White Sox

White Sox offense continues to struggle in loss to Twins


White Sox offense continues to struggle in loss to Twins

MINNEAPOLIS -- They’re 20 games in and what is expected to be a formidable offense still hasn’t surfaced for the White Sox.

Kyle Gibson did plenty and his defense did the rest as the Minnesota Twins scored on a Jose Quintana wild pitch and beat the White Sox 1-0 on Friday night in front of 22,794 at Target Field.

Gibson and Glen Perkins combined on a six-hitter as the White Sox lost their third straight and scored three runs or fewer for the 12th time in 20 games (they’re 1-11 in those contests). Quintana took the loss despite limiting the Twins to a run in seven innings.

“It’s frustrating for all of us,” said designated hitter Adam LaRoche, who went 2-for-4. “We’ve run into some pitchers last few days that aren’t overpowering, but seem to be really hitting their spots and making pitches when they need them. Tonight, (Gibson) had that downhill plane, kept the ball down and had some run on it.”

Quintana (1-2) deserved much better.

It appeared like he might earn the 42nd no decision of his career when the White Sox got the go-ahead run into scoring position in the ninth inning.

[MORE: Ventura has addressed White Sox as individuals and as a group]

With two outs, pinch-hitter Gordon Beckham singled to left field, allowing Avisail Garcia to race to third. On the play, left fielder Eduardo Escobar bobbled the ball and Beckham reached second.

But Perkins blew two mid-90s fastball past Tyler Flowers for swinging strikes and then got the catcher looking at another for strike three.

They also had the bases loaded in the second inning, but Flowers grounded into an inning-ending double play when Gibson broke his bat. The Sox also had two on in the seventh inning but Flowers hit into a fielder’s choice and J.B. Shuck popped out to third.

To add injury to insult, the Twins took away several more hits in the fifth inning. Torii Hunter robbed Conor Gillaspie of at least a double with a leaping grab at the wall in right-center field and Joe Mauer had a diving stop for a fielder’s choice on J.B. Shuck’s grounder.

“They’re just not very opportunistic tonight,” White Sox manager Robin Ventura said. “Guys had some pretty good at-bats. We swung it OK. They made some good plays on us, but we hit the ball hard. You just continue to go, continue to grind. Eventually that turns.”

Quintana’s luck has to, right?

He wiggled out of a bases-loaded, one-out jam in the fourth inning and nearly got out of one in the fifth inning only to throw a wild pitch with two outs to allow Kennys Vargas to score the game’s only run.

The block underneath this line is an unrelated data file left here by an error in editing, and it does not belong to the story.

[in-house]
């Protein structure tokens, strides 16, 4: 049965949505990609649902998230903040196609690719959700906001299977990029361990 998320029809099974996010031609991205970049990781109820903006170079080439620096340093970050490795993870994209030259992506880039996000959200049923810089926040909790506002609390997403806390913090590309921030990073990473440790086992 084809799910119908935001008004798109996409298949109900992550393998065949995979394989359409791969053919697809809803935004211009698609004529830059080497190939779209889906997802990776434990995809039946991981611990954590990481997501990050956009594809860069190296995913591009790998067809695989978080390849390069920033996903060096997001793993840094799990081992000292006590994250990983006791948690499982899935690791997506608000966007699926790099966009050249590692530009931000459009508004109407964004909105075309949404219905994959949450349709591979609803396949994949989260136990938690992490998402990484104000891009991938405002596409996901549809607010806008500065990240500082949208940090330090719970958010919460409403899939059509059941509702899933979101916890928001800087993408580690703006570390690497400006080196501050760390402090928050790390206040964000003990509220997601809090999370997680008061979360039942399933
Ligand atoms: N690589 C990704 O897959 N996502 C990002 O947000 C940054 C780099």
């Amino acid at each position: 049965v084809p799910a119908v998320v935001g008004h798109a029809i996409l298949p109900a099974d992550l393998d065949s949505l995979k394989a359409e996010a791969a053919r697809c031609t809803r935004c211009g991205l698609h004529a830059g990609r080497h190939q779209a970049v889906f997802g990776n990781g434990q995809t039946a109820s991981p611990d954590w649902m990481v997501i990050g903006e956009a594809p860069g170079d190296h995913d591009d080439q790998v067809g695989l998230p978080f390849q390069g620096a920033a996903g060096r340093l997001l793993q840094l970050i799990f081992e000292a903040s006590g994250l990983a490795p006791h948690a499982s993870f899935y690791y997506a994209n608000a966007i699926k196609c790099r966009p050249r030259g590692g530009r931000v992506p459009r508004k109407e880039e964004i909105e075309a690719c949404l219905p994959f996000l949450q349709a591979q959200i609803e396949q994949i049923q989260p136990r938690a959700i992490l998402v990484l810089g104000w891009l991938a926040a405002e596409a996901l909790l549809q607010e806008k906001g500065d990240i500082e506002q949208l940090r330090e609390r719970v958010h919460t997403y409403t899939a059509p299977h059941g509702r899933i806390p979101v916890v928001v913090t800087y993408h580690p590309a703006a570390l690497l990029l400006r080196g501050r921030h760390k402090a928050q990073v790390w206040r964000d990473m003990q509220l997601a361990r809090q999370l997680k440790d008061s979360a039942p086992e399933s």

[NBC SHOP: Gear up, White Sox fans!]

Quintana faced the minimum in four of seven innings and struck out five. He walked two.

But it wasn’t enough.

“I see the lineup,” Quintana said. “The guys feel bad when they try for you in the game. Two runs or something in these 1-0 games, that’s crazy. But it’s a crazy game and try your best and hope for the next one.”

The White Sox have to hope this offense, one with a team .238/.288/.345 slash line, wakes up quickly.

They expect it will, as Alexei Ramirez and LaRoche are notoriously slow starters. They figure Adam Eaton -- who missed Friday’s game with flu-like symptoms -- can’t carry a .241 on-base percentage forever. But a team that spent $67 million on Melky Cabrera and LaRoche to bolster the offense has produced 64 runs and been shut out twice, both times by Minnesota.

“We’re going through one of those stretches where we are just not getting it going across the board,” LaRoche said. “So, it will turn. It just sucks going through it.”


Daily White Sox prospects update: Zack Collins hits a pair of homers


Daily White Sox prospects update: Zack Collins hits a pair of homers

Here's your daily update on what the White Sox highly touted prospects are doing in the minor leagues.

Double-A Birmingham

Zack Collins hit two home runs as part of a three-hit day. He drove in two runs, scored two runs and walked once in a 10-4 loss. Collins now has seven homers on the campaign with an ungodly .421 on-base percentage. He's batting .326 over his last 25 games. Eloy Jimenez had two hits and a walk, and Jordan Guerrero gave up four runs and walked five in four innings.

Class A Winston-Salem

The Dash lost both games of a doubleheader, 10-5 and 7-0. Luis Alexander Basabe, Alex Call and Gavin Sheets each picked up two hits on the day.

Triple-A Charlotte

Charlie Tilson had a hit and scored a run in a 2-1 loss.

Class A Kannapolis

Luis Gonzalez had a hit in a 2-1 win.

Reynaldo Lopez is changing his place in the White Sox rebuild: 'When I'm on the mound, I'm the best and I don't care about the rest'


Reynaldo Lopez is changing his place in the White Sox rebuild: 'When I'm on the mound, I'm the best and I don't care about the rest'